"If you want government to pay for it, you have to accept no as an answer"

Well said. Only if people are willing to accept “no” will single-payer or any other radical health reform be a reality. I just don’t see that happening anytime soon in this age of entitlement.

Primary care vs the engineer

Guess who comes out ahead when it’s all said and done? And it’s not even close.


Atul Gawande on the power of a simple checklist in medical care. (via Wachter)

Want to fix health care?

You have to start listening to The Happy Hospitalist. Here’s his first suggestion:

1. Remove failure to diagnose as a legal basis for a lawsuit.

To spend billions on testing “just to make sure” when your medical training says you already know the answer. The testing that is the result of that 0.5% chance you are wrong. No matter how much we try, we will never get it right …

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University of Pittsburgh Medical Center

Flush with cash? Bob Wachter speculates.

Bob Wachter on his Imus interview

The blogging hospitalist talks about a somewhat surreal appearance in 2004.

Medicare and single-payer

I am consistently baffled at why single-payer pundits want to put our health care in the hands of the government. People like Ezra Klein and Paul Krugman simply don’t know what they are asking for, and have zero insight into how restrictive Medicare really is for a practicing physician.

Their ridiculous reimbursement decisions, rules and restrictions are far, far worse than any private insurer. Roy Poses …

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CT scans and cancer

Will patients care and start to decline scans? Probably not:

My guess is that a few patients will say no, but most will shrug and sign, favoring current certainty in their anxious moment-of-truth over a tiny risk somewhere beyond a distant horizon.

Coding complexity redux

Sometimes you need a math degree to analyze RVU values.

Penalized for appropriate coding

EMRs are causing physicians to code appropriately, and resulting in higher payments. So why are doctors being penalized?


How the patient is excluded from the reasons why we document:

We doctors, in order to make our living, have been turned into Medicare lemmings and I believe it brings incredible loss of productivity by deferring time, money and resources from patient care to patient documentation:

To appease the lawyers. It didn’t happen. You’re at fault
To appease the insurance companies. It didn’t happen. You …

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The game of Medicare coding

A sense of the bizarre complexity of coding that is the lifeblood of every physician. Most residencies don’t spend enough time on this aspect, which are doing new physicians a severe disservice.

Rapid response teams

What seems good in theory is proving difficult, and expensive, to implement.

"Sit down when you round on your patients"

One of many tips from a new hospitalist. This one is especially poignant in this litigious day and age:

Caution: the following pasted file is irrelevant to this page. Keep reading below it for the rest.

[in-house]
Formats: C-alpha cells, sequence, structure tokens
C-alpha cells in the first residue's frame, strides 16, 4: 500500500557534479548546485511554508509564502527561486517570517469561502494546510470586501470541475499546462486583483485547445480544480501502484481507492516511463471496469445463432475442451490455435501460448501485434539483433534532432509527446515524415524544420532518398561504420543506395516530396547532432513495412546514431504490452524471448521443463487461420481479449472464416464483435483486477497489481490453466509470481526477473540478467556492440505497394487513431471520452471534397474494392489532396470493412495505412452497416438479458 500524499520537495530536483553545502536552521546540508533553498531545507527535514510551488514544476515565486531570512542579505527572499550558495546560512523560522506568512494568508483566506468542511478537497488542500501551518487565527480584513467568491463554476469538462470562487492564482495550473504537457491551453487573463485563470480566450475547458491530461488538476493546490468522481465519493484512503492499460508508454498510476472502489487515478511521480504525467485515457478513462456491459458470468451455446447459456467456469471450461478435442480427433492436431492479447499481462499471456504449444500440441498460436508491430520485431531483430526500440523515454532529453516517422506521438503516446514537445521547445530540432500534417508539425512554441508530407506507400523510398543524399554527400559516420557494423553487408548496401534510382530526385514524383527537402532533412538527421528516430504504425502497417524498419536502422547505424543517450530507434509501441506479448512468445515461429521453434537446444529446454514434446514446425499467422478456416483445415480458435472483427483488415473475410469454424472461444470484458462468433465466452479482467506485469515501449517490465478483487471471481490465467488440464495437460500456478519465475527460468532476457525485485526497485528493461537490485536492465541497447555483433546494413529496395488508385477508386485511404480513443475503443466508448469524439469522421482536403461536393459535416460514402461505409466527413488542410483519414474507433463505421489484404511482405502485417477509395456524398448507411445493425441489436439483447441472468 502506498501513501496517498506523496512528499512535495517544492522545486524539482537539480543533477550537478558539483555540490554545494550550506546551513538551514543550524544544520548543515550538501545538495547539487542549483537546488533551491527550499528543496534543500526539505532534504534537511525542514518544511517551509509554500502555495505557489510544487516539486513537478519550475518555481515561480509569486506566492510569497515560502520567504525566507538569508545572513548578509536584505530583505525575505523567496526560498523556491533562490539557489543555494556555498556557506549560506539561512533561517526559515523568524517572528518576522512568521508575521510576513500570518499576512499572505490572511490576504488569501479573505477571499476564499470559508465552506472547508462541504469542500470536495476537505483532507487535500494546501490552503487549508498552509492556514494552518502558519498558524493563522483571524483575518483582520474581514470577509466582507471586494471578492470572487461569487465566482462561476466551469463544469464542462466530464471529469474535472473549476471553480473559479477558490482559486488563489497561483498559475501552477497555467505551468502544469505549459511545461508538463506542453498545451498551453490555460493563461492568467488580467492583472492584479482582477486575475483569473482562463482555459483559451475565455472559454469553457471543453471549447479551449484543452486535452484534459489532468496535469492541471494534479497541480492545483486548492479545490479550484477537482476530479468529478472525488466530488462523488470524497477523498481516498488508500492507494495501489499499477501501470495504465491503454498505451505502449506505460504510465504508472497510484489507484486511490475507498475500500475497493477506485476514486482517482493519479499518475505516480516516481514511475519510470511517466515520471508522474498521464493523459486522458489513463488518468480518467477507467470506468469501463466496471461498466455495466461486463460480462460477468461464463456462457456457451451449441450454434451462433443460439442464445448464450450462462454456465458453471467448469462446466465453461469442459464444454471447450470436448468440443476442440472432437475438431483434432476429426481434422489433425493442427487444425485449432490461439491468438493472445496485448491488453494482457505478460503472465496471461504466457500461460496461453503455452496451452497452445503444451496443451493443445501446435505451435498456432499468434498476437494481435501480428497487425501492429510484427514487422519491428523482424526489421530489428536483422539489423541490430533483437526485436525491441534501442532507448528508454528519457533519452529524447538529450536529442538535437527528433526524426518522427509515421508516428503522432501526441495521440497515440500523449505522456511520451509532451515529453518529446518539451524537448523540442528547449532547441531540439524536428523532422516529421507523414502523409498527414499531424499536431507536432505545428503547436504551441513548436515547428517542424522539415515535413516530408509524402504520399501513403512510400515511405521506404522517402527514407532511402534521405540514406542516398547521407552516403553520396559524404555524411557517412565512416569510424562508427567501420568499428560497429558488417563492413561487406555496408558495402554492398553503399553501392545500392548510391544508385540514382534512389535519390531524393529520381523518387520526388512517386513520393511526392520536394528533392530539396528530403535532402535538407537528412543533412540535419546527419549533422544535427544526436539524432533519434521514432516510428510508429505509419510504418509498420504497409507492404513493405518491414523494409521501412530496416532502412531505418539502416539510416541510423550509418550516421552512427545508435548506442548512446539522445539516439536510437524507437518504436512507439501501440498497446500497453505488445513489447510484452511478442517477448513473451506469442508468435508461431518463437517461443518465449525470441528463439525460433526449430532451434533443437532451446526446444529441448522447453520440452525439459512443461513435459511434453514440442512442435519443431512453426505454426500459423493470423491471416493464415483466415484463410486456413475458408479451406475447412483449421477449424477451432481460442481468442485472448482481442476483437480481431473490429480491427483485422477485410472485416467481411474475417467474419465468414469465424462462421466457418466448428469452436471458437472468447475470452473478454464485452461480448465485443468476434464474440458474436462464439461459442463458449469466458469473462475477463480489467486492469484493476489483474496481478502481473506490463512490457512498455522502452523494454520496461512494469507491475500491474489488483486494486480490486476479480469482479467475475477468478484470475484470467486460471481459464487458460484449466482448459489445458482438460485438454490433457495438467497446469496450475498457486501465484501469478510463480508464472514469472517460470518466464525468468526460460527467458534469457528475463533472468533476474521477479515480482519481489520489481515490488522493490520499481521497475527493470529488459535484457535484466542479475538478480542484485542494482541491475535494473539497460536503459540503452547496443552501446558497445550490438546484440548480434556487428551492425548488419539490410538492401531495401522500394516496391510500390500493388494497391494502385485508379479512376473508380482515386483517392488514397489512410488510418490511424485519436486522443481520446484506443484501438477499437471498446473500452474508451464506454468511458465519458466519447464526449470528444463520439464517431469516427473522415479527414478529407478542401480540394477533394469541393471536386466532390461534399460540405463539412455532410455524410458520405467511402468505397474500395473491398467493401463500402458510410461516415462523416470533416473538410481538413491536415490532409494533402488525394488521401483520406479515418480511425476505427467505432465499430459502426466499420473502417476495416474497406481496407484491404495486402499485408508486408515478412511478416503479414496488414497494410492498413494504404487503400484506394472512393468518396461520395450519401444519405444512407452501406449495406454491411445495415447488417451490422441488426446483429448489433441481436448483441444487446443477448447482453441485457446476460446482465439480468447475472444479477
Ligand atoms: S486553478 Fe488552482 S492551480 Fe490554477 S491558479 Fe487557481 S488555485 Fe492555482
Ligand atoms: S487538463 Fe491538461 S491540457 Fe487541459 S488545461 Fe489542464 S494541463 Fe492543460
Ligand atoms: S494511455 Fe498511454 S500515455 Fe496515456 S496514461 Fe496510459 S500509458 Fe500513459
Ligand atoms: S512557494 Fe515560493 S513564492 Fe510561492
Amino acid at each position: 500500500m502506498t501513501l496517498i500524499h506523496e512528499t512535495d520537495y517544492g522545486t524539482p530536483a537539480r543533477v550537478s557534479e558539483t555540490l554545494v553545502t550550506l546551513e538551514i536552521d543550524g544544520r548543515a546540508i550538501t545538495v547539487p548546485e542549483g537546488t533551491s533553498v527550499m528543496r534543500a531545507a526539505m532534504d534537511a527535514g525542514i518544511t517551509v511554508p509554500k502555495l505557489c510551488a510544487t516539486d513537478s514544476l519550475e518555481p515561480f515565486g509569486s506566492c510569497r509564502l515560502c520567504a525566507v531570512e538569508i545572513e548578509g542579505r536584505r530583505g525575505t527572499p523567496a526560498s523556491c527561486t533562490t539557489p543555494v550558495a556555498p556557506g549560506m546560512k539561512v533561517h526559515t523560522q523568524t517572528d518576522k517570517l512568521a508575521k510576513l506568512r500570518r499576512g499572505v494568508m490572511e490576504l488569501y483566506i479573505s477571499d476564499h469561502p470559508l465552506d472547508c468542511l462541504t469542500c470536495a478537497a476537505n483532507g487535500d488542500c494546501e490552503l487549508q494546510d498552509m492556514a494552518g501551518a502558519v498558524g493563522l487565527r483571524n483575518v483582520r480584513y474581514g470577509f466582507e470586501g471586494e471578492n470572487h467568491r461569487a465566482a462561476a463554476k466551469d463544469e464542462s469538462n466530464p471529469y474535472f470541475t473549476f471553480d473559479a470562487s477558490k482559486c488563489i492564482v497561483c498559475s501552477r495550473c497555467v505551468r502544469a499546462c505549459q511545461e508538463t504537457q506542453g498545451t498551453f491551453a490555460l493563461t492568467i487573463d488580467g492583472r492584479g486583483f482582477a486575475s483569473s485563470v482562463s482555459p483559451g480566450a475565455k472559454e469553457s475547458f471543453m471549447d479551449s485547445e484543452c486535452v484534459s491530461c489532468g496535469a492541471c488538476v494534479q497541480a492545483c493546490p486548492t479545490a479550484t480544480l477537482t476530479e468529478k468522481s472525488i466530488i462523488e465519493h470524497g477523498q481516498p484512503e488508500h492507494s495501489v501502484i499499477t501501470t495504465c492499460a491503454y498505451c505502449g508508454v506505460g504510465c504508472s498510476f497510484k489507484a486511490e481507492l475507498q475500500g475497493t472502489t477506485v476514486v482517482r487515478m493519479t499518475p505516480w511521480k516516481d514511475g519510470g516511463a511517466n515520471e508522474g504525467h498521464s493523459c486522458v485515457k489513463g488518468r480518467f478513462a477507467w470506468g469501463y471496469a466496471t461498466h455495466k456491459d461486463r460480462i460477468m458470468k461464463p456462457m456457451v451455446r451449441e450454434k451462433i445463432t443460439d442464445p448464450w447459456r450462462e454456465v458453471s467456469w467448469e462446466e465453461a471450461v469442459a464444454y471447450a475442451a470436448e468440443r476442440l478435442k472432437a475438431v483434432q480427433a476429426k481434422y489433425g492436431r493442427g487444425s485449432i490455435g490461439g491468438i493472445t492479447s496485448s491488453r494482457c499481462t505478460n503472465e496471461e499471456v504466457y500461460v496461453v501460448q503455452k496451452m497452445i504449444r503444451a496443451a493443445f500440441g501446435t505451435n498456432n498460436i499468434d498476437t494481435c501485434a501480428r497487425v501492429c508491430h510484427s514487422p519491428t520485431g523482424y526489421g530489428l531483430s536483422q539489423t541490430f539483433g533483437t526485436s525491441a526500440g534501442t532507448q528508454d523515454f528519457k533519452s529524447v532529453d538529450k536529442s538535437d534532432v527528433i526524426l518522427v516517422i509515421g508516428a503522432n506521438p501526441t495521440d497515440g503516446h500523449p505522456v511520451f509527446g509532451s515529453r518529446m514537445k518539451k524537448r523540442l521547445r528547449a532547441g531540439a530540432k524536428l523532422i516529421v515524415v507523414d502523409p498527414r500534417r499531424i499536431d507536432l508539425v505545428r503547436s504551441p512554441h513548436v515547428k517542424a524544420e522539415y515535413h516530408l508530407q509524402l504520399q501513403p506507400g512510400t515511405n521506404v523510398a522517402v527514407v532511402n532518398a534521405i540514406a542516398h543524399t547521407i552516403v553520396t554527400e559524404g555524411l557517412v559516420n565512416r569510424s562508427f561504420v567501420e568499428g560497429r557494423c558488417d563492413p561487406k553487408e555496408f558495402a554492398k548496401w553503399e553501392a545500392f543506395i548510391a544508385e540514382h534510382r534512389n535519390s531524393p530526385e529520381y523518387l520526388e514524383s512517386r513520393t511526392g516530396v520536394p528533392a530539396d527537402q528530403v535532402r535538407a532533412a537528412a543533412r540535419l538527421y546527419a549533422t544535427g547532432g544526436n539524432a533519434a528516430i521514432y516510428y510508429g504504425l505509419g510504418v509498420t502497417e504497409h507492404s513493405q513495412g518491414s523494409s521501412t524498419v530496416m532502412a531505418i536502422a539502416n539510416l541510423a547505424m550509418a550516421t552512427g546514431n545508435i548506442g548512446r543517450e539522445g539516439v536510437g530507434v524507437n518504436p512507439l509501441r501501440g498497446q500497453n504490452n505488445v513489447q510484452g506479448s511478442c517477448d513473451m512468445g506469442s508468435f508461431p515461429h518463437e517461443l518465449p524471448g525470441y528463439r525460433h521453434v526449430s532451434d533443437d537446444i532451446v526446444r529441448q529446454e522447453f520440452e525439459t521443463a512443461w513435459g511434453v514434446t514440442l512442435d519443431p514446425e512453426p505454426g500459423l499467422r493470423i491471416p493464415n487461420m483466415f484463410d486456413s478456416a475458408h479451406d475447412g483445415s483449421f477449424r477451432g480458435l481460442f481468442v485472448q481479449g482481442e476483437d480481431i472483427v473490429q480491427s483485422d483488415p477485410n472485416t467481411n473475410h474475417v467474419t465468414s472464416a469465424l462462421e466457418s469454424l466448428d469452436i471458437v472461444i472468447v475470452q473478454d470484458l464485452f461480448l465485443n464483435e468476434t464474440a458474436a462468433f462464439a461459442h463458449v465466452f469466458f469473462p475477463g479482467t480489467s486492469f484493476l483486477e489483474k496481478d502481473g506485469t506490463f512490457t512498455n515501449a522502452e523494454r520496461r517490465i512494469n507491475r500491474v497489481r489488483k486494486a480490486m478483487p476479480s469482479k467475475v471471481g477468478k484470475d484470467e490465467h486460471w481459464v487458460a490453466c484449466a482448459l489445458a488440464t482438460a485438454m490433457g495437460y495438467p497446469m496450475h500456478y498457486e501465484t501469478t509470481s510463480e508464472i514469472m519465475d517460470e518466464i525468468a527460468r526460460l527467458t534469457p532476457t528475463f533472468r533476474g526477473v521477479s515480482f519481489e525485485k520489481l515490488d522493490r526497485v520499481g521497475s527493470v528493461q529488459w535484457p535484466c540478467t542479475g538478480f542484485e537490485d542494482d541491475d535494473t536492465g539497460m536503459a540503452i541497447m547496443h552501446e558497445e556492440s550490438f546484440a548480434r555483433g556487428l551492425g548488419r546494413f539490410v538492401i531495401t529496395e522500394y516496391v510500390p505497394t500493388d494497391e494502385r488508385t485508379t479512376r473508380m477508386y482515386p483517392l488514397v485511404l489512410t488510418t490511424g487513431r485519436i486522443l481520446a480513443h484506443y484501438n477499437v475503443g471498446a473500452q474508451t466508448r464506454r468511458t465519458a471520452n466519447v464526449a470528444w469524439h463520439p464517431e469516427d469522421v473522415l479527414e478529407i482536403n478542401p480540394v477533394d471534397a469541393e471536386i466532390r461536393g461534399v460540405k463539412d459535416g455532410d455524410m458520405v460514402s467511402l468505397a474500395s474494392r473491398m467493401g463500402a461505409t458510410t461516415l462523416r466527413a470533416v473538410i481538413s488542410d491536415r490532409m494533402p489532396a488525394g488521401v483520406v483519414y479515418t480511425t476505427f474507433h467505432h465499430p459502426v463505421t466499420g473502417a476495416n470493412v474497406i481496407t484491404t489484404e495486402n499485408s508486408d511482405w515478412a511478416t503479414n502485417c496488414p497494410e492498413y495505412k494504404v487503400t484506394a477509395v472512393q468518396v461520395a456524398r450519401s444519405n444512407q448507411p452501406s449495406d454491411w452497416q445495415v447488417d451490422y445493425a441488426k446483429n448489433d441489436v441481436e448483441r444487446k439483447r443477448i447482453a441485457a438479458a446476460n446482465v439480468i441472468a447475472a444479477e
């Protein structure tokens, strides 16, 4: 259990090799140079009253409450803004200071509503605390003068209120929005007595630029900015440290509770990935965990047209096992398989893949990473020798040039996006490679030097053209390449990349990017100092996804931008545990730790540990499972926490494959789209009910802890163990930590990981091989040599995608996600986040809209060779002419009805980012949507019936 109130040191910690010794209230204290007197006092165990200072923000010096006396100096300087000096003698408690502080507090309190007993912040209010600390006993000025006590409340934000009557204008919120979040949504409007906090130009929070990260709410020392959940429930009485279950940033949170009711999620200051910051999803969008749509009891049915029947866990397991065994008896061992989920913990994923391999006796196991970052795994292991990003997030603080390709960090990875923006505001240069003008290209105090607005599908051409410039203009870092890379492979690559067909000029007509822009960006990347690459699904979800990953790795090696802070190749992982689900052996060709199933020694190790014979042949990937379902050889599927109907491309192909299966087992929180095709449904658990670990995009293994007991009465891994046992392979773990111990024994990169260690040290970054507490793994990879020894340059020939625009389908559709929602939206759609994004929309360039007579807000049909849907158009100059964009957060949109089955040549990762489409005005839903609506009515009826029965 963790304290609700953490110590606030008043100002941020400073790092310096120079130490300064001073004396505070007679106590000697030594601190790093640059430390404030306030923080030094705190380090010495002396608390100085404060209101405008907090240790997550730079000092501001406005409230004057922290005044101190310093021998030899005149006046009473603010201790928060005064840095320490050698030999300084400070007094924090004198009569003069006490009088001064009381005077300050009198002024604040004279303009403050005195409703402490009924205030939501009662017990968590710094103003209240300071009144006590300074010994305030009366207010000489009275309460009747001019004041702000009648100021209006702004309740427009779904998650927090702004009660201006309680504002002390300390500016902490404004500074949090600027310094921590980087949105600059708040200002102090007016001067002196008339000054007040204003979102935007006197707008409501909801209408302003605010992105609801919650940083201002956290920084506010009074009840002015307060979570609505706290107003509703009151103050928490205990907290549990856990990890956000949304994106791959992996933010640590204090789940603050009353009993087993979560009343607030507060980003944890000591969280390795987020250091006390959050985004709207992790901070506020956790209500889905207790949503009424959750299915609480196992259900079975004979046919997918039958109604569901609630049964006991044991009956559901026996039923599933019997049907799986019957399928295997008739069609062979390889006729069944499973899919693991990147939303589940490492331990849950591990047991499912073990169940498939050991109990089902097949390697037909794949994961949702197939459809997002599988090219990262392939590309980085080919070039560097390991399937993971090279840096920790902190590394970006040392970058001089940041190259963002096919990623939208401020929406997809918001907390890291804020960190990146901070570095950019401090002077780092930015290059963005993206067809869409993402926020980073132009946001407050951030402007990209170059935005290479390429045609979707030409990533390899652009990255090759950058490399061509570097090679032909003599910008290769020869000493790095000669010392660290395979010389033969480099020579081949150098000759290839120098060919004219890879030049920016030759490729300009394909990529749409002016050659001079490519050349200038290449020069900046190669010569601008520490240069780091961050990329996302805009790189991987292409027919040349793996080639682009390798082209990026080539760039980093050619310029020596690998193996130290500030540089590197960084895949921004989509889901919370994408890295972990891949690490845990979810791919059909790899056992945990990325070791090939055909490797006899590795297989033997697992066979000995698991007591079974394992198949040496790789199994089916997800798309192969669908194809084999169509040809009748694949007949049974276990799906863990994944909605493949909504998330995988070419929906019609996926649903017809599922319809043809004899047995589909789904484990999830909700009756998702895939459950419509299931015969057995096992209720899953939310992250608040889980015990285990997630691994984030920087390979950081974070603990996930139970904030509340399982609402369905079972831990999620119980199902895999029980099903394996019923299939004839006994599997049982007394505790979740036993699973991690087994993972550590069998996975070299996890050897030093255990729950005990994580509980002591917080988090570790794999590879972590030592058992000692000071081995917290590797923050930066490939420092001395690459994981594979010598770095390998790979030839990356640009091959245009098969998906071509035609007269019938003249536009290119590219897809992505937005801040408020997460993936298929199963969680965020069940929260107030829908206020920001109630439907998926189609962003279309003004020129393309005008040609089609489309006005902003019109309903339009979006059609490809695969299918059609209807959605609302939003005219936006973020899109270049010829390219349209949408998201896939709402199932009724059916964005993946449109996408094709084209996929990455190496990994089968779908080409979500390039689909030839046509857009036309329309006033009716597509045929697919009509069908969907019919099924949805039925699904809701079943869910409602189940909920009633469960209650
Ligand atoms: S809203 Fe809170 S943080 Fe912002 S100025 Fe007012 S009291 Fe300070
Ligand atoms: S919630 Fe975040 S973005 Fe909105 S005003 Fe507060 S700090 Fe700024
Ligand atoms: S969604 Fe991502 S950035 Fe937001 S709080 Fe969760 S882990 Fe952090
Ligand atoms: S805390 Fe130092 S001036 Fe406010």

Call in consultants. It bothers me to call in the GI folks for every case of diverticulitis and the endocrinologists for all uncontrolled diabetics, but that’s what I do now. As one of my partners told me, “Just because you can take care of a patient’s problem doesn’t …

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"There are no losers in a well run hospitalist program"

A day in the life of a Happy Hospitalist.

Even the ivory tower gets it

An editorial in JAMA suggests that the RVU system is killing primary care. Something that has been repeated every day in the medical blogosphere:

The ending commentary was a shot across the bow of the single payer fanatics.

You can’t have primary care for all if you don’t have primary care docs for all. It is an impossible feat.

The same government that gives us the ridiculous …

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Yes, it takes that long

Those who advocate having mid-levels replace primary care should read this.

VIPs, Dennis Quaid’s children, and medical errors

Did their celebrity play a part in the ensuing medical error?

There is no evidence that Dennis Quaid’s kids were harmed because they hail from a VIP bloodline, but it wouldn’t surprise me if it was a causative factor. Everybody just tries a bit too hard, and in doing so, they throw off their natural rhythm. In any case, when we get a VIP admission at UCSF and the residents …

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The surgical hospitalist

Hospitalist medicine is already exploding. Surgery and OBs are also exploring this model. Robert Wachter talks about surgical hospitalists:

The surgical hospitalist model extends my original concept of a hospital-based generalist who offers full-time availability, the ability to personally handle a wide variety of problems and coordinate the care of others, and a focus on improving both the care of individual patients and hospital systems. Like all medical …

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The academic hospitalist

Further fracturing the internal medicine specialty?


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